Google's Accelerated Mobile Pages Aim To Speed Content And Ad Load Times

Google AMPThe mobile web is way too slow for publishers and users alike.

Google, along with platform and publisher partners including Twitter, Vox, BuzzFeed, the Guardian and The Washington Post, unveiled its answer to this problem on Wednesday: the Accelerated Mobile Pages (AMP) project.

“Anything less than instant shows a decline in engagement,” said Richard Gingras, head of news for Google.

The AMP technology pre-caches and pre-renders publisher web pages so they load in a wink. That also means they use less data. In tests, pages loaded 85% faster than without the technology.

The biggest kink will be getting advertising to load as fast as the content. That’s the goal, but ads load slower than content, both Google and publishers demoing the project confirmed.

Speeding content load times will help with publisher monetization, especially as many publishers are now seeing mobile web traffic overtake desktop traffic. The Washington Post, for one, said its audience is 60% mobile, roughly average for most publishers.

“The mobile web is where we have scale,” said Cory Haik, executive director of emerging news products for the Post. “That’s where we have audiences, and they’re just as important as our mobile apps.”

Because apps are designed for mobile, content loads quickly. But many users read content on the mobile web, where publishers are hampered by technology designed for desktop browsers, not mobile ones, Gingras explained.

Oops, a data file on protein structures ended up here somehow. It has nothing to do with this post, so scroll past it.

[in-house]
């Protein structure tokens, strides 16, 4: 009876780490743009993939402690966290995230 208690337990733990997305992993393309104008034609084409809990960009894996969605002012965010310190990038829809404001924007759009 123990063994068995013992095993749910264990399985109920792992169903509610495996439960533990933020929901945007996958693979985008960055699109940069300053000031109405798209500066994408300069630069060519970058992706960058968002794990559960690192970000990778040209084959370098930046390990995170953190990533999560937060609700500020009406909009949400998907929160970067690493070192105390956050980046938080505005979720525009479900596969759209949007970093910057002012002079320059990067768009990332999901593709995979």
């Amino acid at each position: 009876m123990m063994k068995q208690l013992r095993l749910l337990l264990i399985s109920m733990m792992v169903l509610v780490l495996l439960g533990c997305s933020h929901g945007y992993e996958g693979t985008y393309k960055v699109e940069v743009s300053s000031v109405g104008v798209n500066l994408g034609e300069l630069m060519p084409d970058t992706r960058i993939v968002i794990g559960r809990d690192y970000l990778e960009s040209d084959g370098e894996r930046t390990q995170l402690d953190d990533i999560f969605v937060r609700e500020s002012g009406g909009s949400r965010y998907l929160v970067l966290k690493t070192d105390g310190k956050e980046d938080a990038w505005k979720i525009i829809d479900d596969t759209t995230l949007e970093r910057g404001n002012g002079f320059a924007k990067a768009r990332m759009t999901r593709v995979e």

AMP also improves the Google search experience, perhaps one reason Google is leading this open-source project. Search for “Taylor Swift” or “Syria” and a carousel pops up with pictures and snippets of the article, making it quick to scroll through top stories.

But Google said it would not introduce a paid amplification to this carousel of results, keeping the search results purely organic.

Publishers will also be able to use AMP links to make content on other platforms faster. That includes Twitter, a key partner for the AMP project, but also Facebook. Instead of Facebook Instant Articles, publishers could simply use an AMP-compliant link to make content load quickly.

Google is describing the project as a “technical preview,” not live, which means that there are still kinks to work out.

Yet while Google appears to have made strides in speeding mobile content speeds, ad loads are a different story.

Getting ads to load as quickly as content will require creating technical specs for ad partners to use. On the content side, Google showed how a long paragraph of JavaScript was turned into a single line. The same would happen on the ad side.

There also may be limitations around what kinds of ads can work in AMP.IMG_5456

“We recognize that there are bad ads on the web, but ads are an important part of the ecosystem,” said David Besbris, Google VP of engineering for search. “Some of the limitations we’ve built into the framework make sure [ads] don’t detract” from the experience.

What AMP will actually limit is still unknown, in part because it’s a work in progress and those decisions haven’t been made yet.

While AMP may limit some of the more intrusive ad formats, it also may provide the opportunity for publishers to create new ones. “Our hope is that we can create a new ad experience with this format,” Haik told AdExchanger.

 

 

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